North Carolina Law on Transgender Rights Draws Fire From Corporations

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The ACLU is suing North Carolina over this law affecting transgender people, and some companies threaten to avoid the state for future events.

A number of large corporations have weighed in against recently approved legislation in North Carolina that requires transgendered persons to use the bathroom corresponding to the sex indicated on their birth certificate.

The law, House Bill 2, was signed by Republican Gov. Pat McCrory on March 23, the same day it was approved by the Legislature. Additionally, the law repeals any anti-discrimination measures covering sexual orientation or gender identity that local governments may have enacted.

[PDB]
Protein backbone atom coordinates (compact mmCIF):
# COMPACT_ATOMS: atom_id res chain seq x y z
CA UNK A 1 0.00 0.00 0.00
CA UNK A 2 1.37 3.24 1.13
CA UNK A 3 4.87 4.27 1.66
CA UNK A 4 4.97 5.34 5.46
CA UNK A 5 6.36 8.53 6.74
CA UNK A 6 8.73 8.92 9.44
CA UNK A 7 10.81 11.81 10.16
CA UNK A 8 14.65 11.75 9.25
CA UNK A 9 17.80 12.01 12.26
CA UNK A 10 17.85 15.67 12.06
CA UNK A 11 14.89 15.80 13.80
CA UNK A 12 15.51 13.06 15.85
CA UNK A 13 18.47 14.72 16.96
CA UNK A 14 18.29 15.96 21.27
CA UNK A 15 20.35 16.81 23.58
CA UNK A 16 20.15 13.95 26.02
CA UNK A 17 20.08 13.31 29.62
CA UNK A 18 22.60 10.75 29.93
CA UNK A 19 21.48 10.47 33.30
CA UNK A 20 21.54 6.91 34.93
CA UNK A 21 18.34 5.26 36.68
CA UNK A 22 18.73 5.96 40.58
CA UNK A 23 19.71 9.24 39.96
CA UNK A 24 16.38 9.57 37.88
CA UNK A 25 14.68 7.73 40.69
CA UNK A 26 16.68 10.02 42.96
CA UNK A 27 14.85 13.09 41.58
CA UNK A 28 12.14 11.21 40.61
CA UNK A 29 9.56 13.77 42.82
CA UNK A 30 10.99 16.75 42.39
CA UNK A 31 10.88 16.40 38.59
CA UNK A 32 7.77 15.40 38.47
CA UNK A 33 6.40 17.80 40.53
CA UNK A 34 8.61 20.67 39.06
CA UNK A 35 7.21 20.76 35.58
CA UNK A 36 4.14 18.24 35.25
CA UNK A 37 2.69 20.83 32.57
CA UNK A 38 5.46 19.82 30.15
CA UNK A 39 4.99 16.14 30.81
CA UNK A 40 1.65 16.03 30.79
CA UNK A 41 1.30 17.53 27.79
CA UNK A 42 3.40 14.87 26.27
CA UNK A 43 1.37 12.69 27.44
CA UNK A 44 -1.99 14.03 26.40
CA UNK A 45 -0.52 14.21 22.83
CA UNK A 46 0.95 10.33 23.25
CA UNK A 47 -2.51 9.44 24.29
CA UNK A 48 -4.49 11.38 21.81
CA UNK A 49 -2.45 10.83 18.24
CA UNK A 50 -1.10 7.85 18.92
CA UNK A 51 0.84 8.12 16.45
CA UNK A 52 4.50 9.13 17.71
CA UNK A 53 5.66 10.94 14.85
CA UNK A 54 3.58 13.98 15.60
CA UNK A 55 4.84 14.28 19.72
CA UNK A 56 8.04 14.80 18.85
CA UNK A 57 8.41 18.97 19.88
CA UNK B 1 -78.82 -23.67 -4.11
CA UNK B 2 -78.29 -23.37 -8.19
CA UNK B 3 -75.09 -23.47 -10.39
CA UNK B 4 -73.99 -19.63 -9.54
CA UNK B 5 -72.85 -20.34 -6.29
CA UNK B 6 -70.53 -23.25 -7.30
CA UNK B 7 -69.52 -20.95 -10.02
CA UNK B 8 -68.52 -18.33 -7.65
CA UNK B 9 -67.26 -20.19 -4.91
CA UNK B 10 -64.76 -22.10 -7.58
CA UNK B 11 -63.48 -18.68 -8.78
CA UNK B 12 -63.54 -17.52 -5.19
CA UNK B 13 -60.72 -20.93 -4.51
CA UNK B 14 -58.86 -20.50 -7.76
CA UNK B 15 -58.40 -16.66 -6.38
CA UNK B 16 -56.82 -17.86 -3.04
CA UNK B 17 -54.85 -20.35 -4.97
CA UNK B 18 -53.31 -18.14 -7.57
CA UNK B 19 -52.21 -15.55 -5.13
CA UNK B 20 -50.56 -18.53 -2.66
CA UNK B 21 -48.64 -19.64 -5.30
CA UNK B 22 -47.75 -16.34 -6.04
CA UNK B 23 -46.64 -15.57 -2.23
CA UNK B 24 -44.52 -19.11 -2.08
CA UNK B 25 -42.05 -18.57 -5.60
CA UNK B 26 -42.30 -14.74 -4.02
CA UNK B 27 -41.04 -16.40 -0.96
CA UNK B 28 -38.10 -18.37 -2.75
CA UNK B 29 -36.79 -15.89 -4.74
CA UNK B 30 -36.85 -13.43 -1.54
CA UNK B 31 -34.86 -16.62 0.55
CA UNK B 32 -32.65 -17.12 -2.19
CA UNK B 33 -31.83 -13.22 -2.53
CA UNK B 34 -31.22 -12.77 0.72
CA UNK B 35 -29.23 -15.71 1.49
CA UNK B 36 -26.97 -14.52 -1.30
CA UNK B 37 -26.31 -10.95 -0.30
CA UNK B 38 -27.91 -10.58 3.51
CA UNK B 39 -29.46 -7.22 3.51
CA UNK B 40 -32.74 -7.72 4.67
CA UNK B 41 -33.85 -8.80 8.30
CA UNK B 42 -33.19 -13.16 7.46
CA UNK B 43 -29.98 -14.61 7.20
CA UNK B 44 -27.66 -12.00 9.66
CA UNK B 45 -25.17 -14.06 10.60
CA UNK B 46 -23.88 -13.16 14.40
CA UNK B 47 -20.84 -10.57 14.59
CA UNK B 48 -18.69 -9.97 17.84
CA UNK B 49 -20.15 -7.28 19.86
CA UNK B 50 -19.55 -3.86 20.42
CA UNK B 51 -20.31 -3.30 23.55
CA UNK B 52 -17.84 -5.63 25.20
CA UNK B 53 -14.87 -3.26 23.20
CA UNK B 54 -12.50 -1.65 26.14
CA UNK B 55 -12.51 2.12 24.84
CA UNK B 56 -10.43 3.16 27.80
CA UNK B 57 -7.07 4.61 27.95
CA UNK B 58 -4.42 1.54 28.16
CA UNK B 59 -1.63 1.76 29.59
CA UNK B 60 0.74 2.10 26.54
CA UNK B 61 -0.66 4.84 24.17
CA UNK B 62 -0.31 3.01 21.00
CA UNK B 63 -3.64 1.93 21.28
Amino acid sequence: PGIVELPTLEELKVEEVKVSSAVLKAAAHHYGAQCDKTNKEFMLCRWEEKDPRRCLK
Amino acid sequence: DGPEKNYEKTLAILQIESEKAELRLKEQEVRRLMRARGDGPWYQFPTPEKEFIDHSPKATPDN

Supporters of the law say it prevents men from going into women’s locker rooms or bathrooms by falsely declaring themselves a transgendered person. Opponents say it writes discrimination into state law.

The law also prevents Charlotte or any other municipality from adding new anti-discrimination protections for gays, lesbians or transgender individuals, according to the Charlotte Observer.

Tech firms such as Google, PayPal, Apple and Facebook blasted the legislation, calling it misguided and wrong.

American Airlines and ESPN also voiced opposition to the law, with ESPN saying it will take it into consideration when deciding where to hold events such as its summer X Games in the future.

The American Civil Liberties Union filed suit against the law in federal court on Monday.

Georgia also has been getting negative attention from corporate America for a law which would have allowed the denial of services to gay people if the service provider cited religious grounds. The Georgia “religious liberty” law, however, was vetoed Monday by Republican Gov. Nathan Deal.

What’s your view on the North Carolina law to restrict restroom use? Share with us in comments or on our Facebook page.

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